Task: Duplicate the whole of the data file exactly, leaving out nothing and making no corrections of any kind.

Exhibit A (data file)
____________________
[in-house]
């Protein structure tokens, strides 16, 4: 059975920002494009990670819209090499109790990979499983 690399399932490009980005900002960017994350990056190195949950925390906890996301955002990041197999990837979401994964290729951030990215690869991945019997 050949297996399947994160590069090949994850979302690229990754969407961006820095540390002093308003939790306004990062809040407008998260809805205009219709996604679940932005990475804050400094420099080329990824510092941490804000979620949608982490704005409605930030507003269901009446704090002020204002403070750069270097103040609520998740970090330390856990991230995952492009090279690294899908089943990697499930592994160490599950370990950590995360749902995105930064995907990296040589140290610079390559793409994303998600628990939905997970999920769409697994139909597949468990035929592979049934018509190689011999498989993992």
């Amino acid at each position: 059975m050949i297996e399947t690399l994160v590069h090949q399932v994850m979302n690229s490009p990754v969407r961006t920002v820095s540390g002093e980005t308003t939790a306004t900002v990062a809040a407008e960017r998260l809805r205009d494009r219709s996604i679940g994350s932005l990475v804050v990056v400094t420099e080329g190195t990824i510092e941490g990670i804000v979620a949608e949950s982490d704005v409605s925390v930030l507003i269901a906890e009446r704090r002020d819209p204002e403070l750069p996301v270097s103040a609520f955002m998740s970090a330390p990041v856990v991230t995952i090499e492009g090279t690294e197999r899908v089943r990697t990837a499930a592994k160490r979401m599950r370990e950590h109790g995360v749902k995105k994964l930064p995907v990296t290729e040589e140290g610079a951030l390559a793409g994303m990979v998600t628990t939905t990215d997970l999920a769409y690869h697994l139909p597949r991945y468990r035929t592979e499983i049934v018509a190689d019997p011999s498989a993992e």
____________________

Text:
[in-house]
């Protein structure tokens, strides 16, 4: 059975920002494009990670819209090499109790990979499983 690399399932490009980005900002960017994350990056190195949950925390906890996301955002990041197999990837979401994964290729951030990215690869991945019997 050949297996399947994160590069090949994850979302690229990754969407961006820095540390002093308003939790306004990062809040407008998260809805205009219709996604679940932005990475804050400094420099080329990824510092941490804000979620949608982490704005409605930030507003269901009446704090002020204002403070750069270097103040609520998740970090330390856990991230995952492009090279690294899908089943990697499930592994160490599950370990950590995360749902995105930064995907990296040589140290610079390559793409994303998600628990939905997970999920769409697994139909597949468990035929592979049934018509190689011999498989993992």
């Amino acid at each position: 059975m050949i297996e399947t690399l994160v590069h090949q399932v994850m979302n690229s490009p990754v969407r961006t920002v820095s540390g002093e980005t308003t939790a306004t900002v990062a809040a407008e960017r998260l809805r205009d494009r219709s996604i679940g994350s932005l990475v804050v990056v400094t420099e080329g190195t990824i510092e941490g990670i804000v979620a949608e949950s982490d704005v409605s925390v930030l507003i269901a906890e009446r704090r002020d819209p204002e403070l750069p996301v270097s103040a609520f955002m998740s970090a330390p990041v856990v991230t995952i090499e492009g090279t690294e197999r899908v089943r990697t990837a499930a592994k160490r979401m599950r370990e950590h109790g995360v749902k995105k994964l930064p995907v990296t290729e040589e140290g610079a951030l390559a793409g994303m990979v998600t628990t939905t990215d997970l999920a769409y690869h697994l139909p597949r991945y468990r035929t592979e499983i049934v018509a190689d019997p011999s498989a993992e």